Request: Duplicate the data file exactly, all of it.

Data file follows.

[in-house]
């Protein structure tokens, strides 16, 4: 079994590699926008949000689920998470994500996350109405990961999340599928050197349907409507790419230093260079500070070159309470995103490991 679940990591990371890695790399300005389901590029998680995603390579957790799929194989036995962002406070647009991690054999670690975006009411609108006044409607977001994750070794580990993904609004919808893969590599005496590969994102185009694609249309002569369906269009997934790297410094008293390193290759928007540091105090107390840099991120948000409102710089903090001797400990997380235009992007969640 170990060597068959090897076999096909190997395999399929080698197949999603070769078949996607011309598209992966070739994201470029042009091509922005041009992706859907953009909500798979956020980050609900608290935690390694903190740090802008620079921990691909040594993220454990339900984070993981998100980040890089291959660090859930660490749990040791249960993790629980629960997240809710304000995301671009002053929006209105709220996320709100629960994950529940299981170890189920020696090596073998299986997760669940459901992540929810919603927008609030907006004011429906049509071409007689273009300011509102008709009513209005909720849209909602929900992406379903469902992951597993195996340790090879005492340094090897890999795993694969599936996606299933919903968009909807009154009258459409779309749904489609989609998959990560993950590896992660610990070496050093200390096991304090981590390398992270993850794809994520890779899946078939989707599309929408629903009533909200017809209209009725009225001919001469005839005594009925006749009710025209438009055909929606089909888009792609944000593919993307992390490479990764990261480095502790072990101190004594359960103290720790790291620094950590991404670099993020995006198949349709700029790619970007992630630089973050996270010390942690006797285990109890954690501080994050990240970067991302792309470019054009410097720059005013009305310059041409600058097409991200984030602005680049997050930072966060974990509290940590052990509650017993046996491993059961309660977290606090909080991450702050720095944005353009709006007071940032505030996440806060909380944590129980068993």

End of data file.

[in-house]
């Protein structure tokens, strides 16, 4: 079994590699926008949000689920998470994500996350109405990961999340599928050197349907409507790419230093260079500070070159309470995103490991 679940990591990371890695790399300005389901590029998680995603390579957790799929194989036995962002406070647009991690054999670690975006009411609108006044409607977001994750070794580990993904609004919808893969590599005496590969994102185009694609249309002569369906269009997934790297410094008293390193290759928007540091105090107390840099991120948000409102710089903090001797400990997380235009992007969640 170990060597068959090897076999096909190997395999399929080698197949999603070769078949996607011309598209992966070739994201470029042009091509922005041009992706859907953009909500798979956020980050609900608290935690390694903190740090802008620079921990691909040594993220454990339900984070993981998100980040890089291959660090859930660490749990040791249960993790629980629960997240809710304000995301671009002053929006209105709220996320709100629960994950529940299981170890189920020696090596073998299986997760669940459901992540929810919603927008609030907006004011429906049509071409007689273009300011509102008709009513209005909720849209909602929900992406379903469902992951597993195996340790090879005492340094090897890999795993694969599936996606299933919903968009909807009154009258459409779309749904489609989609998959990560993950590896992660610990070496050093200390096991304090981590390398992270993850794809994520890779899946078939989707599309929408629903009533909200017809209209009725009225001919001469005839005594009925006749009710025209438009055909929606089909888009792609944000593919993307992390490479990764990261480095502790072990101190004594359960103290720790790291620094950590991404670099993020995006198949349709700029790619970007992630630089973050996270010390942690006797285990109890954690501080994050990240970067991302792309470019054009410097720059005013009305310059041409600058097409991200984030602005680049997050930072966060974990509290940590052990509650017993046996491993059961309660977290606090909080991450702050720095944005353009709006007071940032505030996440806060909380944590129980068993």